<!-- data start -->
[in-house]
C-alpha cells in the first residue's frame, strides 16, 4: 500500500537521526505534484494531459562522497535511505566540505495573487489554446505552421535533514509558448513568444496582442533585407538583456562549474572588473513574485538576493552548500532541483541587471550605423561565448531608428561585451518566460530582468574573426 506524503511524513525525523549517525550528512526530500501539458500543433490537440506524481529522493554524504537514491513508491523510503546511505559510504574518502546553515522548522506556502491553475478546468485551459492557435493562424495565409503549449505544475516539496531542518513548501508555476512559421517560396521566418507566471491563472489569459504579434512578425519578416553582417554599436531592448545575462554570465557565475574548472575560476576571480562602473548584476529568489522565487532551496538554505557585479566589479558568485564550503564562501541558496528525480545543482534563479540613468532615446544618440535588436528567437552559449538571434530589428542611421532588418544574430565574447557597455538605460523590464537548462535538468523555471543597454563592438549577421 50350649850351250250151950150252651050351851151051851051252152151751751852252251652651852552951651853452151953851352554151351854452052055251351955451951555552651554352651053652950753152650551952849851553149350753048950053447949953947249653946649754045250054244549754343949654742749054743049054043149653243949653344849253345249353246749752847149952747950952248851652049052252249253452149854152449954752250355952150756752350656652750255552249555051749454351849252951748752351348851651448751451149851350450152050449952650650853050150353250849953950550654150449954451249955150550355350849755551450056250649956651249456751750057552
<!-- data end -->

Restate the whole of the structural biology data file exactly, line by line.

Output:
[in-house]
C-alpha cells in the first residue's frame, strides 16, 4: 500500500537521526505534484494531459562522497535511505566540505495573487489554446505552421535533514509558448513568444496582442533585407538583456562549474572588473513574485538576493552548500532541483541587471550605423561565448531608428561585451518566460530582468574573426 506524503511524513525525523549517525550528512526530500501539458500543433490537440506524481529522493554524504537514491513508491523510503546511505559510504574518502546553515522548522506556502491553475478546468485551459492557435493562424495565409503549449505544475516539496531542518513548501508555476512559421517560396521566418507566471491563472489569459504579434512578425519578416553582417554599436531592448545575462554570465557565475574548472575560476576571480562602473548584476529568489522565487532551496538554505557585479566589479558568485564550503564562501541558496528525480545543482534563479540613468532615446544618440535588436528567437552559449538571434530589428542611421532588418544574430565574447557597455538605460523590464537548462535538468523555471543597454563592438549577421 50350649850351250250151950150252651050351851151051851051252152151751751852252251652651852552951651853452151953851352554151351854452052055251351955451951555552651554352651053652950753152650551952849851553149350753048950053447949953947249653946649754045250054244549754343949654742749054743049054043149653243949653344849253345249353246749752847149952747950952248851652049052252249253452149854152449954752250355952150756752350656652750255552249555051749454351849252951748752351348851651448751451149851350450152050449952650650853050150353250849953950550654150449954451249955150550355350849755551450056250649956651249456751750057552